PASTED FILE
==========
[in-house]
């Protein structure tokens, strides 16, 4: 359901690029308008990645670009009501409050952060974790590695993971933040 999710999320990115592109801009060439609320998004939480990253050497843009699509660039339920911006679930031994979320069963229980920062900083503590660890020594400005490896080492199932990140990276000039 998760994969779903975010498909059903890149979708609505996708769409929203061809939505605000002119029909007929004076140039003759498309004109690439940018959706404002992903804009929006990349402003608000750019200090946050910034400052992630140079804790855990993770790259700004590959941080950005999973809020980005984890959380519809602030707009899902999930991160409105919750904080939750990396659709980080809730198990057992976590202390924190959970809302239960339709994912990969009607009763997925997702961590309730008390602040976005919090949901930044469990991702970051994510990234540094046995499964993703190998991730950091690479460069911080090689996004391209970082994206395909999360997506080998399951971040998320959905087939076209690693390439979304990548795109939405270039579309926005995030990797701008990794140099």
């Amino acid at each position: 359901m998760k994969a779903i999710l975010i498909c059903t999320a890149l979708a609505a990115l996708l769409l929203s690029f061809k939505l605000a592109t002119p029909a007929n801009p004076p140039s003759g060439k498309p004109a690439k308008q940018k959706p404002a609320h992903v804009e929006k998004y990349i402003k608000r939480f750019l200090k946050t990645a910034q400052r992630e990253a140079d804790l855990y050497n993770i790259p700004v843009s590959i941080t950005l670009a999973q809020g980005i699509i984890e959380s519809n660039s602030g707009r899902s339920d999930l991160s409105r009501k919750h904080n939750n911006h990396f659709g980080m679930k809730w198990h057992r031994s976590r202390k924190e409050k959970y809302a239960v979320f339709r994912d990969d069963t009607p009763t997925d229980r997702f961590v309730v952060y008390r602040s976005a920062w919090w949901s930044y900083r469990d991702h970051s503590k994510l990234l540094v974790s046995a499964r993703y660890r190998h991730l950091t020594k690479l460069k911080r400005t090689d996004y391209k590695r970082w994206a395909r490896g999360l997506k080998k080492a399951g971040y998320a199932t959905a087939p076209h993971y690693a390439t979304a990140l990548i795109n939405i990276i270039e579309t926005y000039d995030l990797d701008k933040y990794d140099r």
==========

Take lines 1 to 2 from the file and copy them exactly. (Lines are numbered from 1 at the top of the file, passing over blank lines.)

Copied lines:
[in-house]
């Protein structure tokens, strides 16, 4: 359901690029308008990645670009009501409050952060974790590695993971933040 999710999320990115592109801009060439609320998004939480990253050497843009699509660039339920911006679930031994979320069963229980920062900083503590660890020594400005490896080492199932990140990276000039 998760994969779903975010498909059903890149979708609505996708769409929203061809939505605000002119029909007929004076140039003759498309004109690439940018959706404002992903804009929006990349402003608000750019200090946050910034400052992630140079804790855990993770790259700004590959941080950005999973809020980005984890959380519809602030707009899902999930991160409105919750904080939750990396659709980080809730198990057992976590202390924190959970809302239960339709994912990969009607009763997925997702961590309730008390602040976005919090949901930044469990991702970051994510990234540094046995499964993703190998991730950091690479460069911080090689996004391209970082994206395909999360997506080998399951971040998320959905087939076209690693390439979304990548795109939405270039579309926005995030990797701008990794140099």